substance misuse

A drug is a chemical substance that acts on the brain and nervous system, changing a person’s mood, emotion or state of consciousness. Drugs are often classified by the effect they have.
Stimulants, such as cocaine, make people feel full of energy. Depressants (or sedatives), such as heroin, make people feel relaxed. Hallucinogens, such as LSD, make people see, feel or hear things that are not real. Drug or substance misuse is when a person regularly takes one or more drugs to change their mood, emotion or state of consciousness.

Our substance misuse Blogs

Can pharmacotherapy help smokers with severe mental disorders?

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Andrew Jones reports on an ecological pragmatic clinical trial, which suggests that it is feasible to support smoking cessation in people with severe mental disorders such as bipolar disorder and schizophrenia.

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Institutional smoking bans reduce secondhand smoke exposure and harms, but more research is needed

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Olivia Maynard summarises a recent Cochrane systematic review about the impact of institutional smoking bans on reducing harms and secondhand smoke exposure in hospitals, universities and prisons.

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Psychiatric disorders: what’s the significance of non-random mating?

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Marcus Munafo considers the implications of a recent Swedish population study, which explores patterns of non-random mating within and across 11 major psychiatric disorders.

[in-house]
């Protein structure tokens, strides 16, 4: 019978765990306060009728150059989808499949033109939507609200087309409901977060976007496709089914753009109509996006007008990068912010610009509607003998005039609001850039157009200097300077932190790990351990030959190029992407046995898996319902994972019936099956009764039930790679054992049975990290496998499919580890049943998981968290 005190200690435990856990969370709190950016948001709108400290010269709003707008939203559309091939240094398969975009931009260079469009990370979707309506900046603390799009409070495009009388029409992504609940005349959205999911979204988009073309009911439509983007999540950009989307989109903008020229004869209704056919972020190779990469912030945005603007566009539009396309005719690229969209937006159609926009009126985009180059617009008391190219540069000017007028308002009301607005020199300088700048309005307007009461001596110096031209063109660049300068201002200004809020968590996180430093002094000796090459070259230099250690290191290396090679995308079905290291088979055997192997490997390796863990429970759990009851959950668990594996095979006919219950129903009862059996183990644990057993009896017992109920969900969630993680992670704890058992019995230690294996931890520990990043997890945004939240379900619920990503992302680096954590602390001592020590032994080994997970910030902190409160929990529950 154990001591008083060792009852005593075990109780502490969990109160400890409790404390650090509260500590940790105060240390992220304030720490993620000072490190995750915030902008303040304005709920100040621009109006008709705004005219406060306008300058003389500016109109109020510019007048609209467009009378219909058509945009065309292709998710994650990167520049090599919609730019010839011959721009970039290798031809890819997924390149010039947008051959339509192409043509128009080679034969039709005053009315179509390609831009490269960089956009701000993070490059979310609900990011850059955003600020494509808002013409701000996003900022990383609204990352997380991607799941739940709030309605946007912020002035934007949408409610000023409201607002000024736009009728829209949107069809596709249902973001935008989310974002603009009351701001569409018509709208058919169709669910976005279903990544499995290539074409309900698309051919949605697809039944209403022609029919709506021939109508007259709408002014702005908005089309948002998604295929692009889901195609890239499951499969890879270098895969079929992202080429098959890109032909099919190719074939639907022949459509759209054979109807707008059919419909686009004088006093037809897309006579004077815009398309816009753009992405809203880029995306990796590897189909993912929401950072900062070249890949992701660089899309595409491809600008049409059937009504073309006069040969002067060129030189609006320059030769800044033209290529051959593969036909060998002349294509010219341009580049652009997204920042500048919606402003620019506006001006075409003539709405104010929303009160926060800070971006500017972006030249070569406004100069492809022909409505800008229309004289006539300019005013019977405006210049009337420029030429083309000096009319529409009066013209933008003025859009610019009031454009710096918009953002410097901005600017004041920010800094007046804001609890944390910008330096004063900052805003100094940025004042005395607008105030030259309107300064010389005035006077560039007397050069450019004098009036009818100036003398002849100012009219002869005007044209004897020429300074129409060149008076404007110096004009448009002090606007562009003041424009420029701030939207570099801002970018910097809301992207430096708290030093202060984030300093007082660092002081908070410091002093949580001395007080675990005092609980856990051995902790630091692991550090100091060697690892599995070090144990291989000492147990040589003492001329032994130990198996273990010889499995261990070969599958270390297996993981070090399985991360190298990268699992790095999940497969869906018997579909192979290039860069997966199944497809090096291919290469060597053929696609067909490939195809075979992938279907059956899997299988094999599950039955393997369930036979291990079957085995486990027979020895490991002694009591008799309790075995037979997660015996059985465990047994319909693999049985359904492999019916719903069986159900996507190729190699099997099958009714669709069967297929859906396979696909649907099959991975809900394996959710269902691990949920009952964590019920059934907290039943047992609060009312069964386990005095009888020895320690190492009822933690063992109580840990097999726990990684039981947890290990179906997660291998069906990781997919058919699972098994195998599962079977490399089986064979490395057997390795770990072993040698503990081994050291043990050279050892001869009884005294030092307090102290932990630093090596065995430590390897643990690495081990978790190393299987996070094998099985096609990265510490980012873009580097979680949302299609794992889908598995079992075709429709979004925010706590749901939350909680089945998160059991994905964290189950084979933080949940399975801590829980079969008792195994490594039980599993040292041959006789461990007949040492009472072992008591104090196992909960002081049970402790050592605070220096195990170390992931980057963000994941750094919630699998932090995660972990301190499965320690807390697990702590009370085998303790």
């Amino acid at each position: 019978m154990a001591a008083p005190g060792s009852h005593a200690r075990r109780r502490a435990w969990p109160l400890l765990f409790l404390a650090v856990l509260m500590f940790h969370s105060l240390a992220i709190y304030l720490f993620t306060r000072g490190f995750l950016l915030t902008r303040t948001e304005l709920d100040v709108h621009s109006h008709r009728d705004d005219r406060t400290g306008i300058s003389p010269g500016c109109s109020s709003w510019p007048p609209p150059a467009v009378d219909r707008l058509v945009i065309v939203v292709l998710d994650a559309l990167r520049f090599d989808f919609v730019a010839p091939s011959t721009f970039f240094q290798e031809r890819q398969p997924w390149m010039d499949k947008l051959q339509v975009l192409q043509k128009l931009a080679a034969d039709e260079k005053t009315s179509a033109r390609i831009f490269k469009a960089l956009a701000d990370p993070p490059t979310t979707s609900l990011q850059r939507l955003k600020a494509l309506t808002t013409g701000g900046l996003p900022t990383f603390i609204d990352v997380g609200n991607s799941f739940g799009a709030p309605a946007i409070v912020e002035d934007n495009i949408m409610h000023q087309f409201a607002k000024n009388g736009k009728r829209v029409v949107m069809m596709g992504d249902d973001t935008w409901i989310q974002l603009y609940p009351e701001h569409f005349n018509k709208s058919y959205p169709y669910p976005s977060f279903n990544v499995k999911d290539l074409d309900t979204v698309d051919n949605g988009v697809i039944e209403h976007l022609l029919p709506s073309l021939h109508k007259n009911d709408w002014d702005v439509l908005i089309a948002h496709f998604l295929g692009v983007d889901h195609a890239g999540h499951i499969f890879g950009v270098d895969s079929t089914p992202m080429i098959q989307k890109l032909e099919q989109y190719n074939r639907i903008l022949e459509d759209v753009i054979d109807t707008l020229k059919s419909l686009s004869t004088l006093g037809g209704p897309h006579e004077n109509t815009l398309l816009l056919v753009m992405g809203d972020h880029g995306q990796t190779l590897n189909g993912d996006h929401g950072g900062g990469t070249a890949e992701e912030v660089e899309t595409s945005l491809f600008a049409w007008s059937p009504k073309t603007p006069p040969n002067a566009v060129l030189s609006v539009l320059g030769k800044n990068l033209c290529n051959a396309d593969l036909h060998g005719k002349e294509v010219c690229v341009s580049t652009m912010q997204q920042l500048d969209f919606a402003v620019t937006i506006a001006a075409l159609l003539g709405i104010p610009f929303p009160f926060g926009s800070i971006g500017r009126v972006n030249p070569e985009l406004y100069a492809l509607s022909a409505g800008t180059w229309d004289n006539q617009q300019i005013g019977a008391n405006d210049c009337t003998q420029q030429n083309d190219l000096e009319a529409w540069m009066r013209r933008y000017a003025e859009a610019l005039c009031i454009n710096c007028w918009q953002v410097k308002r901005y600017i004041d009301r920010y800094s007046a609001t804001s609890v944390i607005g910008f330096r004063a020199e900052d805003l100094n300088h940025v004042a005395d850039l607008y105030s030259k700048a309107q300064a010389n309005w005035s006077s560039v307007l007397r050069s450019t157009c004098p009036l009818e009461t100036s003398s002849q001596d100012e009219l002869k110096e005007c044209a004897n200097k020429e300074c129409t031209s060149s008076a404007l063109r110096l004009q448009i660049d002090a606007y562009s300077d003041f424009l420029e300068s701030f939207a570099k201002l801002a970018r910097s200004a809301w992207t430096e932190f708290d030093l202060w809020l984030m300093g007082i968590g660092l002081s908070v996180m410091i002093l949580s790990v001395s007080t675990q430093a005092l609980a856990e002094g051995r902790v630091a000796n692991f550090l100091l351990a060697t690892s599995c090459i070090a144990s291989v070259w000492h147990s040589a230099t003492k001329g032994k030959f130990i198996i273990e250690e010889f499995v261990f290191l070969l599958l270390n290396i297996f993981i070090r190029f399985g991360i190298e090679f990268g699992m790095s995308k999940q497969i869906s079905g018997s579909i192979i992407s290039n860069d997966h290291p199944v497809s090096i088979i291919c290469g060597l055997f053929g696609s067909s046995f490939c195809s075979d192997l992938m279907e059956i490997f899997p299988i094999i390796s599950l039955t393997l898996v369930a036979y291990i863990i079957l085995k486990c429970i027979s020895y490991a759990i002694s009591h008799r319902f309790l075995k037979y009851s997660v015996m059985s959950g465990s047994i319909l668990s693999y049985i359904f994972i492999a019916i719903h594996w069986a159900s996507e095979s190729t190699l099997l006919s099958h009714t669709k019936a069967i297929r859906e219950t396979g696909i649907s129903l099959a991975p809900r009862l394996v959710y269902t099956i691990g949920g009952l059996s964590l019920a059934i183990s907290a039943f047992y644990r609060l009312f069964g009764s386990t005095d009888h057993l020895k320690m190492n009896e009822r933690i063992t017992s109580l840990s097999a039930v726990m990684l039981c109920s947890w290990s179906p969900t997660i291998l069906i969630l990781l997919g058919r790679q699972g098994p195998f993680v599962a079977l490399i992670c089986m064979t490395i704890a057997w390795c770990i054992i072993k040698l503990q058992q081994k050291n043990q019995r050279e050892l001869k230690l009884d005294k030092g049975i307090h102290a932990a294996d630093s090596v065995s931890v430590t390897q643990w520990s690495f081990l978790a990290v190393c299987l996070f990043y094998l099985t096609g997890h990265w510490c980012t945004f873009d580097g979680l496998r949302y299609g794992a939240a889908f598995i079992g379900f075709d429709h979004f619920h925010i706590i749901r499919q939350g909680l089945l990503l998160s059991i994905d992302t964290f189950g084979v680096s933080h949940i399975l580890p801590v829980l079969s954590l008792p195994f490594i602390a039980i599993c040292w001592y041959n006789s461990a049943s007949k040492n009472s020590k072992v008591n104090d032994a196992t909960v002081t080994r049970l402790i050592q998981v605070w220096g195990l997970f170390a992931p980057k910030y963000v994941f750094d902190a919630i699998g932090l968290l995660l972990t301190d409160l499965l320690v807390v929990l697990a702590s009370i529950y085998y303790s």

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Marijuana use and head and neck cancer risk #CannabisMatters

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9 case-controlled studies were included in this review of the effect of marijuana use on head and neck cancer. The findings suggest no association marijuana use and head and neck cancer but other reviews suggest that this may differ by tumour site

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Nalmefene for alcohol dependence: new evidence casts doubt over NICE recommendations

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Matt Field presents new evidence on the risks and benefits of nalmefene in the treatment of adult alcohol dependence, which casts further doubt over the controversial recommendations made by NICE and the European Medicines Agency.

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CBT and motivational interviewing: best bet for cannabis cessation? #CannabisMatters

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Mark Monaghan writes his debut Mental Elf blog about a systematic review on psychological and psychosocial interventions for cannabis cessation in adults. Part of our #CannabisMatters series, this review suggests that CBT and Motivational Interviewing may improve outcomes in a self-selected population of cannabis users.

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Periodontal disease associated with persistent cannabis use #CannabisMatters

Longitudinal studies are required to assess whether cannabis use leads to increased risk of depression

This study of the impact of cannabis use on physical health used participants from the 1972-3 Dunedin birth cohort. An association between cannabis use and poorer periodontal health at age 38 years and within-individual decline in periodontal health from ages 26 to 38 years was found.

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Psychosocial interventions for cannabis use disorder #CannabisMatters

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Ian Hamilton presents the findings of a recent Cochrane review, which finds that despite the large number of cannabis users seeking treatment, we still know relatively little about the best psychosocial interventions for cannabis use disorder.

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Pharmacotherapy for smoking cessation in severe mental illness

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Andrew Jones reports on a recent systematic review and network meta-analysis of the efficacy and tolerability of pharmacotherapy for smoking cessation in severe mental illness, which finds a promising but low quality result for bupropion and varenicline.

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